2. Don’t get weird about it.

Don’t do a massive pendulum swing from Walmart shopper to Amish yeoman. Start slow. If you do you will be less likely to get discouraged by failure and feel embarrassed when you give up and see your friends at Walmart. Do it because it’s good, not as sheer reaction – or to “prep” for disasters. It will also help if you simply describe the good experiences of your homesteading instead of the errors of the modern system they are part of (oops – is that how I started this article?). In short: just homestead for a while before grandstanding to the world. It is good, and that’s reason enough.

3. Don’t grow exotic things – stick to the classics.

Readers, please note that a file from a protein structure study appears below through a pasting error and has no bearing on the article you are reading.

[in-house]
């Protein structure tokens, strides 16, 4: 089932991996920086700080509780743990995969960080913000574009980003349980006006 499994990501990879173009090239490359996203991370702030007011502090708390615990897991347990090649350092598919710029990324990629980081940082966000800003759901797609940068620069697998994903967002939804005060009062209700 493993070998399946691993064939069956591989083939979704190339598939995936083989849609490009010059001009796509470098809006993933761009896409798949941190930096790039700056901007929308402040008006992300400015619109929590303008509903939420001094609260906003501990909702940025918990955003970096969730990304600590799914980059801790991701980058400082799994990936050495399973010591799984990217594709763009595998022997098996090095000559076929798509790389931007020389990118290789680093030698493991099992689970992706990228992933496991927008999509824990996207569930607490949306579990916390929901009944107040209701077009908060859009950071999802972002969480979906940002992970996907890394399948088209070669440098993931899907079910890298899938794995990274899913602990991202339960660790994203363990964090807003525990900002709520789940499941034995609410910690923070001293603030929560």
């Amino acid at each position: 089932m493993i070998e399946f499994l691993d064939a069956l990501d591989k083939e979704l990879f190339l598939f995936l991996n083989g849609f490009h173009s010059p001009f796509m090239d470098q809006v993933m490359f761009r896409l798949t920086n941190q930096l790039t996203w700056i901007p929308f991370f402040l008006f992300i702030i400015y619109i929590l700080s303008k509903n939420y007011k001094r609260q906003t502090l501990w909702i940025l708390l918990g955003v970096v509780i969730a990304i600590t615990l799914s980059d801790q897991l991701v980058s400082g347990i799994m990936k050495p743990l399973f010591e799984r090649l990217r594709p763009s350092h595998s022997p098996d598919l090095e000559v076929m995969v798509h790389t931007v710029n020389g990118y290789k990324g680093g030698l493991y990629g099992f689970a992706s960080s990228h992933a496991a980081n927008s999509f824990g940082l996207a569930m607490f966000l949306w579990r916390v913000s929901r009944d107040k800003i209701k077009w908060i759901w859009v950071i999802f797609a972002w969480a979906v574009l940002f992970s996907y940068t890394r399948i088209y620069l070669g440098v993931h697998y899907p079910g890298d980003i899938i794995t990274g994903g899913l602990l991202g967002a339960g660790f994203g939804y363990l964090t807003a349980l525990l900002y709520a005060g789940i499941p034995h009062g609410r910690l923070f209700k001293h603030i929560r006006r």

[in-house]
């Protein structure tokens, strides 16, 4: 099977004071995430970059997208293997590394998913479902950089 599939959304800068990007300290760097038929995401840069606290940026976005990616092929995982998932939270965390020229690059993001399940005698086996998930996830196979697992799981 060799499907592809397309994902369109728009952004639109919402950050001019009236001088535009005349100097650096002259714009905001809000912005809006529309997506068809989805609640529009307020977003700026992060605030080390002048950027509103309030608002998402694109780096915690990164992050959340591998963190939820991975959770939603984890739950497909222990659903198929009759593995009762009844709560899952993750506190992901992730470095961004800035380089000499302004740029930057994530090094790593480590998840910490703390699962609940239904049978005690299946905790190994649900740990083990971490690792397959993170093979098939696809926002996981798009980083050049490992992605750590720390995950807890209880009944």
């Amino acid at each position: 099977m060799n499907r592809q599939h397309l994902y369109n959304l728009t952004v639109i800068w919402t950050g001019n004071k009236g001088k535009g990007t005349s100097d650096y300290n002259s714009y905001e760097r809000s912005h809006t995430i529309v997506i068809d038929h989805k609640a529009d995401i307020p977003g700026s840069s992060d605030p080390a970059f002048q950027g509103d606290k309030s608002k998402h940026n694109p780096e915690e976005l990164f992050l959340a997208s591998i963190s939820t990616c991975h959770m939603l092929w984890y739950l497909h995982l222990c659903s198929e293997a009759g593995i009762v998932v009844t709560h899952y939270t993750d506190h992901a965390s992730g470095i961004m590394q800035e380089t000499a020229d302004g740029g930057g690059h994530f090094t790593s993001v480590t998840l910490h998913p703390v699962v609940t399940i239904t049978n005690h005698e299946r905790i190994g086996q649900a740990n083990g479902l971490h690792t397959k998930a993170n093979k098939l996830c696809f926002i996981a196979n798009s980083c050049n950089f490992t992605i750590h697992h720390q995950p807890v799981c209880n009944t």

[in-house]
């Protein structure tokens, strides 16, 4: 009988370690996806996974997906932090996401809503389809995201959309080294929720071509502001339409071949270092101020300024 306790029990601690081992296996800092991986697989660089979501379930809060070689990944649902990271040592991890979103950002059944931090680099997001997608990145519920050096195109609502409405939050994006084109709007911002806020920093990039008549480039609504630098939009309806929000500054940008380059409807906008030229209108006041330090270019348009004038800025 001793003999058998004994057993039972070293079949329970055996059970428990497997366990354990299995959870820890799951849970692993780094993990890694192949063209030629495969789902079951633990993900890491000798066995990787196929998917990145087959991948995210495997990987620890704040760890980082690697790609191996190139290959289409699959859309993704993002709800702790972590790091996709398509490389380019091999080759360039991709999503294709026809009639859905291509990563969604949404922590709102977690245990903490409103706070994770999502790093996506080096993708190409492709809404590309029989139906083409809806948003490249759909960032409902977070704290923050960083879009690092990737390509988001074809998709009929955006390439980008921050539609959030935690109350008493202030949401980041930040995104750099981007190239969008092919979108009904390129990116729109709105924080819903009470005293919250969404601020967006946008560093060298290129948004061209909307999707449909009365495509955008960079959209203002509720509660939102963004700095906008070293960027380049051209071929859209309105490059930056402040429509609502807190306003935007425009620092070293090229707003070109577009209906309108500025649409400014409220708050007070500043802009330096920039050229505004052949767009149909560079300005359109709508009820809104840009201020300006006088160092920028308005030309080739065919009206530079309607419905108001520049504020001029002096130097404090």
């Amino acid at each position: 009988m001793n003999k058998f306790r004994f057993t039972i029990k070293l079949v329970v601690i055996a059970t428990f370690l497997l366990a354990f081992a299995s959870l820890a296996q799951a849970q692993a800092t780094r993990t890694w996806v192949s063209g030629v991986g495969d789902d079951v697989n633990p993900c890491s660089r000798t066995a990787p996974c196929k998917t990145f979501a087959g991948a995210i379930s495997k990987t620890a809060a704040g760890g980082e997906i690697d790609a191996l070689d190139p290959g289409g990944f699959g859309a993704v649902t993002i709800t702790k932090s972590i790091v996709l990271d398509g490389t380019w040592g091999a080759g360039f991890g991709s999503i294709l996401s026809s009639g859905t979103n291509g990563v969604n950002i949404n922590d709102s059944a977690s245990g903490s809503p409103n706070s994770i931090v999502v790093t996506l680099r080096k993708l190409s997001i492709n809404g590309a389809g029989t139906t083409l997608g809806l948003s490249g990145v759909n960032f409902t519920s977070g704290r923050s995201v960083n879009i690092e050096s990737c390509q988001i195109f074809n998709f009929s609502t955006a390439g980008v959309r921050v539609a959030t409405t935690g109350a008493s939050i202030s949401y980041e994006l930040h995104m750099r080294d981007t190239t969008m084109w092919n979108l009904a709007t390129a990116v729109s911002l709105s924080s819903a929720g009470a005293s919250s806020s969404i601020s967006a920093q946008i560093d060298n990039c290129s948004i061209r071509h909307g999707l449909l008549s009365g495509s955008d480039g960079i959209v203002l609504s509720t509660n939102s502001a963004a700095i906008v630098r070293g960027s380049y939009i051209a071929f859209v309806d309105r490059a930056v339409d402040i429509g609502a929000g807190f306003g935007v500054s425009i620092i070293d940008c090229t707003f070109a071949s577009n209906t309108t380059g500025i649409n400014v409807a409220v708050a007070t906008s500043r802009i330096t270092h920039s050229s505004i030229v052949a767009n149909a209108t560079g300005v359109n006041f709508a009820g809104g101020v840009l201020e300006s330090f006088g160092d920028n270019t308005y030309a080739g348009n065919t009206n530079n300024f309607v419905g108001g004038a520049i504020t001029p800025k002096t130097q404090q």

There’s a reason every old farm picture has chickens, cows, and pigs – these things produce food! However, pigs and cows (dairy or beef), and not chickens, will be your best bet. They produce an actual abundance of food that can really feed a family. Chickens are actually very hard to make sense of – after feed and other expenses you don’t really do any better than just buying eggs. But, the act of caring for them is good, and you can use them to help with other farm aspects (which is the next point). And, as chicken owners will tell you, they are extremely entertaining. The same is true for sticking with classic vegetables. Your family can grow and will likely enjoy squash, tomatoes, beans, potatoes, and other classics much more than obscure and eccentric plants. These classics also tend to have varieties that are hardy and more forgiving. At first, grow corn and pigs, not bok choy and llamas, no matter what Mother Earth News or the Farmers’ Almanac (or Hearth & Field)  said in their latest issue.